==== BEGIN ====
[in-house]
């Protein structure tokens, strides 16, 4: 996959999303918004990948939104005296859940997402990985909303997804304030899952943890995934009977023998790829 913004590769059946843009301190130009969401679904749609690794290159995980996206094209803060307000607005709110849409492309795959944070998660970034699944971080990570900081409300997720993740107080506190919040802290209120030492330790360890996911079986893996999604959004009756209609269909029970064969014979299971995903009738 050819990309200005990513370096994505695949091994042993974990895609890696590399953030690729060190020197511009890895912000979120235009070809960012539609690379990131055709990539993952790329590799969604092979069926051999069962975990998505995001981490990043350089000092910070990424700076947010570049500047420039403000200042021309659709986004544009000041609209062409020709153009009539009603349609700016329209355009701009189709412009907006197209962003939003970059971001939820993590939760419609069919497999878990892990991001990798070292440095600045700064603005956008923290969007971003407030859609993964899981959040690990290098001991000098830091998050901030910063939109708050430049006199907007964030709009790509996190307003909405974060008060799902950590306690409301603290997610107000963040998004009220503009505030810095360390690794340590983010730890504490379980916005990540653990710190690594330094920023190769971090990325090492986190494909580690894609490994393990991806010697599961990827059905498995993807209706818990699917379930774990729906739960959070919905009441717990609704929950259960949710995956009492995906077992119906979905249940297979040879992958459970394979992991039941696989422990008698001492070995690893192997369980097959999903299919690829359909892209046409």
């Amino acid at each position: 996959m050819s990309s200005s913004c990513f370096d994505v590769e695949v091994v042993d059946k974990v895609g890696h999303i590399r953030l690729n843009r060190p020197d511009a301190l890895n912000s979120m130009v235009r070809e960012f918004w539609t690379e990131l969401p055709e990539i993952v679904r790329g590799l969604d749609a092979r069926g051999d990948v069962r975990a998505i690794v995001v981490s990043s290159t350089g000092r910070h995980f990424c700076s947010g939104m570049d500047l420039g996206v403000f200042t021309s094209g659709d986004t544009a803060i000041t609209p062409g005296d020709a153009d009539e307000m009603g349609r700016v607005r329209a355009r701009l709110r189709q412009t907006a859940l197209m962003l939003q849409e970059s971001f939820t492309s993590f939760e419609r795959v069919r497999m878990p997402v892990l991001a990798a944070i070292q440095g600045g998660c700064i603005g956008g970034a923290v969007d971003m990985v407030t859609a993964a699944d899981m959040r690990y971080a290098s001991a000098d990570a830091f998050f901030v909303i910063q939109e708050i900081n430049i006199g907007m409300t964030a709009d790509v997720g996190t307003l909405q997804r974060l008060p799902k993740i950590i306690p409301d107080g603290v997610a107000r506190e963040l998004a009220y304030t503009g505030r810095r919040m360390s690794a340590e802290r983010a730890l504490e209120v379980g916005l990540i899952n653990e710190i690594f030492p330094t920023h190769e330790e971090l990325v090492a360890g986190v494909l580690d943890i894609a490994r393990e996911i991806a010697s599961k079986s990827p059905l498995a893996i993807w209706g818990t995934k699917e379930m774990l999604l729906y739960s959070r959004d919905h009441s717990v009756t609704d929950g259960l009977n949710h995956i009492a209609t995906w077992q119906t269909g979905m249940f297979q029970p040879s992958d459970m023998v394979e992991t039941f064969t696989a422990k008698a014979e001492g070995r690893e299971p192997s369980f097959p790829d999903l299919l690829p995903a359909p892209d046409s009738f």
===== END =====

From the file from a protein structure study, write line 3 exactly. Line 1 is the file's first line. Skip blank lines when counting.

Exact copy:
């Amino acid at each position: 996959m050819s990309s200005s913004c990513f370096d994505v590769e695949v091994v042993d059946k974990v895609g890696h999303i590399r953030l690729n843009r060190p020197d511009a301190l890895n912000s979120m130009v235009r070809e960012f918004w539609t690379e990131l969401p055709e990539i993952v679904r790329g590799l969604d749609a092979r069926g051999d990948v069962r975990a998505i690794v995001v981490s990043s290159t350089g000092r910070h995980f990424c700076s947010g939104m570049d500047l420039g996206v403000f200042t021309s094209g659709d986004t544009a803060i000041t609209p062409g005296d020709a153009d009539e307000m009603g349609r700016v607005r329209a355009r701009l709110r189709q412009t907006a859940l197209m962003l939003q849409e970059s971001f939820t492309s993590f939760e419609r795959v069919r497999m878990p997402v892990l991001a990798a944070i070292q440095g600045g998660c700064i603005g956008g970034a923290v969007d971003m990985v407030t859609a993964a699944d899981m959040r690990y971080a290098s001991a000098d990570a830091f998050f901030v909303i910063q939109e708050i900081n430049i006199g907007m409300t964030a709009d790509v997720g996190t307003l909405q997804r974060l008060p799902k993740i950590i306690p409301d107080g603290v997610a107000r506190e963040l998004a009220y304030t503009g505030r810095r919040m360390s690794a340590e802290r983010a730890l504490e209120v379980g916005l990540i899952n653990e710190i690594f030492p330094t920023h190769e330790e971090l990325v090492a360890g986190v494909l580690d943890i894609a490994r393990e996911i991806a010697s599961k079986s990827p059905l498995a893996i993807w209706g818990t995934k699917e379930m774990l999604l729906y739960s959070r959004d919905h009441s717990v009756t609704d929950g259960l009977n949710h995956i009492a209609t995906w077992q119906t269909g979905m249940f297979q029970p040879s992958d459970m023998v394979e992991t039941f064969t696989a422990k008698a014979e001492g070995r690893e299971p192997s369980f097959p790829d999903l299919l690829p995903a359909p892209d046409s009738f």